Democratic gains in the House and Senate are likely to further entrench the nation's divided government and escalate partisan strife between Congress and President Bush through the 1992 presidential election.
While the number of new Democratic seats is relatively modest -- one in the Senate and at least nine in the House (including one independent who will caucus with Democrats) -- the victories are expected to embolden Democrats to take on Bush more often in the second half of the president's term.
"It's likely to be more confrontational, more conflictual, more partisan and less oriented toward getting legislation through than differentiating their positions," said Thomas E. Mann of the Brookings Institution.
"The differences will be brought into sharper focus in the next Congress," Senate Majority Leader George J. Mitchell (D-Maine) pledged yesterday.
Democratic leaders attribute their electoral advances to the way they painted Bush and the Republican Party as defenders of the rich and themselves as champions of the middle class during this year's prolonged debate over reducing the federal budget deficit. They hold that view even though interviews with voters leaving the polls Tuesday suggested that while voters tended to identify the GOP as the party of the rich, the perception did not appear to be a major factor in any races.
"It doesn't substantially change their voting strength, but they feel they have the upper hand in public relations right now," Steven Smith, a University of Minnesota political scientist, said of the Democrats. "That may lead them to be more assertive and take more risks."
Congressional Democrats will not wait long to challenge the president. Shortly after returning to Washington in January, House leaders are expected to press a vote on a measure that would impose a surtax as high as 10 percent on millionaires. Bush adamantly rejected that sort of assessment during this year's budget talks.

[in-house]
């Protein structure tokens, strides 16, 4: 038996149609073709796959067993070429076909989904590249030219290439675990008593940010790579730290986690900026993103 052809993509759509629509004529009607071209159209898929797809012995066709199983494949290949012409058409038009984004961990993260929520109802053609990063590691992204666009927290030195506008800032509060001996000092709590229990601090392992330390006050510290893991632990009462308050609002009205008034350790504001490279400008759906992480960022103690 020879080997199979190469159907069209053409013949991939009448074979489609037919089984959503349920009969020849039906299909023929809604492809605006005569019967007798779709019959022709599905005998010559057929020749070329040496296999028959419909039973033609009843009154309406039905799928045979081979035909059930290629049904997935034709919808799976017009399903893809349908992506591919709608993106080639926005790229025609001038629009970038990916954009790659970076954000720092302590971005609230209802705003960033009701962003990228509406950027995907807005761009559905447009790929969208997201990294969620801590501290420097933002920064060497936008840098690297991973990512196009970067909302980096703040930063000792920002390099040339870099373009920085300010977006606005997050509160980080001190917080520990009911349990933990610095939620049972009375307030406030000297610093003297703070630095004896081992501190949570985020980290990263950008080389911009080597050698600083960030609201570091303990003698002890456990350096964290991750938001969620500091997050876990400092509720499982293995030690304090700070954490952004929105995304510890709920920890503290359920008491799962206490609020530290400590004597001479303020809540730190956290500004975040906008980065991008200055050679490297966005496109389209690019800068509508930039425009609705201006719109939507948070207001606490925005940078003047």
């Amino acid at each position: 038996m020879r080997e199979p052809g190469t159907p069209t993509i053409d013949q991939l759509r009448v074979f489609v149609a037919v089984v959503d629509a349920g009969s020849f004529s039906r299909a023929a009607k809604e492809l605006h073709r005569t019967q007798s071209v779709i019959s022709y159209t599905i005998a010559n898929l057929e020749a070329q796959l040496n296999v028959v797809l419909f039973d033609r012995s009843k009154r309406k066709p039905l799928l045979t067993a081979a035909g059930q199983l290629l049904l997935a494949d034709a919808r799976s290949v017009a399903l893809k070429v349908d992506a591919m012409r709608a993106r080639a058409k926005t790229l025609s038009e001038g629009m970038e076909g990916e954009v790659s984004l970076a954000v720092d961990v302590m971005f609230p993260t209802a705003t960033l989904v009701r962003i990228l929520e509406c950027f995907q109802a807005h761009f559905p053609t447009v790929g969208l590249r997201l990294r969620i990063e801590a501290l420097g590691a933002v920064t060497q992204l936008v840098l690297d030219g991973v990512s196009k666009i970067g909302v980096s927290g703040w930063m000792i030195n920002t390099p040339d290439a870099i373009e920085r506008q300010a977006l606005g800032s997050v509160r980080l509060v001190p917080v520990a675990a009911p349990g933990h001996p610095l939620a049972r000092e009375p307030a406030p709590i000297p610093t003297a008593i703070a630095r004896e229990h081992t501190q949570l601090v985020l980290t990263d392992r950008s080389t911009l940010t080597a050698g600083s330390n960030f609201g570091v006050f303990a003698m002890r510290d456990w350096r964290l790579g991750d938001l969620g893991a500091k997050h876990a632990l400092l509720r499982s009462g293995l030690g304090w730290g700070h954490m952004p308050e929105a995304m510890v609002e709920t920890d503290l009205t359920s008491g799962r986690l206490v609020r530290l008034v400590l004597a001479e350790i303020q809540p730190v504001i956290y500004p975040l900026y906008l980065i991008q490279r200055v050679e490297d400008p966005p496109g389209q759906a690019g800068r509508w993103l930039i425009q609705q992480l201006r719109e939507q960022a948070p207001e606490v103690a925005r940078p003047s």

In addition, House Speaker Thomas S. Foley (D-Wash.) has already pledged to make civil rights legislation a top priority next year. Bush vetoed a measure designed to expand the rights of those claiming to be victims of job discrimination. The Senate failed to override the veto by a single vote. Sen. Rudy Boschwitz (R-Minn.), the only Senate incumbent to lose Tuesday night, voted to reverse the veto but only after it was clear the override effort would fail.
When the 102nd Congress convenes at noon on Jan. 3, it will look much like the 101st Congress that adjourned in the early-morning hours of Oct. 28.
"They're going to pick up where they left off," said Richard F. Fenno Jr., a congressional scholar at the University of Rochester. "The president has got to decide how to get his party back together again and the Democrats have to decide how much they're going to push the advantage they have on the tax business."
In the House, Democrats added at least nine seats to their already commanding, 83-seat majority. While relatively small compared to previous midterm election gains by parties that did not hold the presidency, the shift leaves House Republicans at one of their lowest points in nearly two decades.
All but one senator seeking reelection prevailed. The upset victory of political scientist Paul Wellstone (D) over Boschwitz increases the Democrats' control of the Senate by one seat, 56 to 44.
Although still not enough to allow the Democrats to reverse a presidential veto or to stop a filibuster by themselves, the additonal seat could create "a nagging problem" for Bush by threatening the sometimes narrow margins by which the Senate has upheld his vetoes, according to Norman J. Ornstein of the American Enterprise Institute.
While the budget agreement sought to forge fiscal peace through the 1992 elections, Democrats are likely to press differences in such other areas as banking regulation and education. "In social policies and regulatory areas that don't involve much spending, expect to see continuing conflict," Smith said.
The lesson of Tuesday's returns was that "the philosophy that the best political strategy was to have a muddled message, blurring distinctions with Republicans, has been repudiated," said Rep. Robert G. Torricelli (D-N.J.).
But the Democratic gains were hardly an "overwhelming affirmation" of their positions, Ornstein said. "The attitude will be less aggressive, less partisan" than if they had gained 15 to 18 seats in the House and three or four in the Senate, he said. Still, "Democratic gains will make the president's life more difficult, no question about it."
Democratic leaders noted that in the Senate most incumbents who had been singled out by Republicans for strong challenges ended up winning by double-digit margins. Five of the GOP incumbents who were returned to office, on the other hand, had winning margins of less than 9 percentage points.